Integrated/Coordinated Science (ICS) is a program that weaves principles of Biology, Chemistry and Physics together into one class sequence in order to relate science more clearly to the world in which we live. Instead of separate years of Biology, Chemistry, and Physics, students learn the relationships between each of the disciplines, as well as the content that is unique to each. Integrated/Coordinated Science is a program designed to gain a deeper understanding of science through a hands-on approach, and it also meets University of California entrance requirements.
What follows is what occurs in a typical integrated/coordinated science program.
"Our lab today will combine a few principles of physics, chemistry and biology that we've recently studied in the classroom. Our goal is to understand more clearly the electromagnetic spectrum and its relationship to photosynthesis.
"In this lesson, the students will take a test tube, add a sprig of Elodia plant and some water, which has been enriched with baking soda. The baking soda creates a carbon dioxide source so that the plant will be able to make sugar and release oxygen as a by-product. The students will then observe this oxygen production by noticing the amount of bubbles produced by the plant, reflecting the rate of photosynthesis.
"Next, the students will shine a light on the test tube using several different light bulbs with different wattages and different colors and watch the results. The students will count the number of bubbles produced in a certain amount of time and analyze their information. Which light bulb will produce which result? The goal is to find patterns which will help determine if, and how, the different light intensities and colors change the rate of photosynthesis.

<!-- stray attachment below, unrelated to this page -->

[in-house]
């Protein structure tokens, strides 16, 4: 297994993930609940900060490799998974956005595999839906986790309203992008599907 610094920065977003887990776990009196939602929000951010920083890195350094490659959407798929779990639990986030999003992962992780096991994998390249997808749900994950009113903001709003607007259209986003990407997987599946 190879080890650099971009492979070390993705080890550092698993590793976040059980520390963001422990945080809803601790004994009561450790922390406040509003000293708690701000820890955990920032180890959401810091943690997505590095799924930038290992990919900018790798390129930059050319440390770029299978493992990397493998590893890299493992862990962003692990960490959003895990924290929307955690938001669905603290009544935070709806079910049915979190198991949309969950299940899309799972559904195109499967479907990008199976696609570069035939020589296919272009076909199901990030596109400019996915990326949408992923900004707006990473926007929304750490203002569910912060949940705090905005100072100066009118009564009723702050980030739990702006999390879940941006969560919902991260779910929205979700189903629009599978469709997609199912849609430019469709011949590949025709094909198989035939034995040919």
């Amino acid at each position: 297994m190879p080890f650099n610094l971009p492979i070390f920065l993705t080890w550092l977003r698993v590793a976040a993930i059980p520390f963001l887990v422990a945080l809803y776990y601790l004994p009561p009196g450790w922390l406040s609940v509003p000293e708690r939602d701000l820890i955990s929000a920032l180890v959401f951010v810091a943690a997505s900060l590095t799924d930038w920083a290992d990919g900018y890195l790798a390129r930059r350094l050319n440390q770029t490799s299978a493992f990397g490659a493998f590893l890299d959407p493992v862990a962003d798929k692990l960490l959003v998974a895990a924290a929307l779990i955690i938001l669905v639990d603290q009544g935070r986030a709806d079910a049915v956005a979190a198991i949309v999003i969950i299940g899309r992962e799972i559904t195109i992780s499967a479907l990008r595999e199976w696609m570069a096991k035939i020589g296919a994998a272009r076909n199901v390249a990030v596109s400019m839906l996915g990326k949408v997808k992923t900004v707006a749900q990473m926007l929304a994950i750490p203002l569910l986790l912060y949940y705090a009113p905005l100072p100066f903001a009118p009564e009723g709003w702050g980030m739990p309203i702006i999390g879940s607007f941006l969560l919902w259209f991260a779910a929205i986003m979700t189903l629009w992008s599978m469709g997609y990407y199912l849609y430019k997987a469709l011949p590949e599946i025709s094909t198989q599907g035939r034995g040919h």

"If you can really engage the
students in the learning, they become as eager to analyze the results as they
were to do the manipulatives. In this lab, the students will examine their own
data, the classroom data, and data a similar class will take later in the day.
"The overriding principles of science are the same in all the sciences. For example, electrons behave the same whether you are talking about physics, biology, chemistry or earth-based science. In Integrated/Coordinated Science, we pick core concepts from the science disciplines called for in the standards and tie them together so that it forces students to think critically about many things, and see the connections and patterns that are abundant in all areas of science."
For more information, contact
Los Angeles Unified School District, Division of Educational Services - Mathematics and Science
333 S. Beaudry, 25th Floor, 151-9 Los Angeles, CA 90017 Phone (213) 241-6420 Fax (213) 241-8469 www.lausd.k12.ca.us/lausd/offices/lasi